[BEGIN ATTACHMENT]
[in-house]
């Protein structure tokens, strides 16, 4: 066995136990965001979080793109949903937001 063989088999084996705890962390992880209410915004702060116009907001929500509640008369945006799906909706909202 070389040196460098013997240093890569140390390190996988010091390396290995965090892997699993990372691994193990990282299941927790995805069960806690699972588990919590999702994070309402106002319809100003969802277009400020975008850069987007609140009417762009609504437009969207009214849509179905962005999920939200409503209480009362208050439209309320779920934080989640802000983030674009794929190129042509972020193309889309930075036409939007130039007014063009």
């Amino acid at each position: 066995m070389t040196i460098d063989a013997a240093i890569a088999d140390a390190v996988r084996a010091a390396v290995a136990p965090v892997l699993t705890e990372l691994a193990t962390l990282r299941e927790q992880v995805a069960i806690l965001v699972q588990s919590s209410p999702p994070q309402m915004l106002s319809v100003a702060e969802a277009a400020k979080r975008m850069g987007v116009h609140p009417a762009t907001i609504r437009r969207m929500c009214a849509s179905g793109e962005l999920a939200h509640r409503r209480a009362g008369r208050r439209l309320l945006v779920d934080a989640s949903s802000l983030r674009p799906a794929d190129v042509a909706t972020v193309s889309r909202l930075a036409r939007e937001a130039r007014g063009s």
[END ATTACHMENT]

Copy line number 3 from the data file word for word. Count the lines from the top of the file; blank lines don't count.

């Amino acid at each position: 066995m070389t040196i460098d063989a013997a240093i890569a088999d140390a390190v996988r084996a010091a390396v290995a136990p965090v892997l699993t705890e990372l691994a193990t962390l990282r299941e927790q992880v995805a069960i806690l965001v699972q588990s919590s209410p999702p994070q309402m915004l106002s319809v100003a702060e969802a277009a400020k979080r975008m850069g987007v116009h609140p009417a762009t907001i609504r437009r969207m929500c009214a849509s179905g793109e962005l999920a939200h509640r409503r209480a009362g008369r208050r439209l309320l945006v779920d934080a989640s949903s802000l983030r674009p799906a794929d190129v042509a909706t972020v193309s889309r909202l930075a036409r939007e937001a130039r007014g063009s």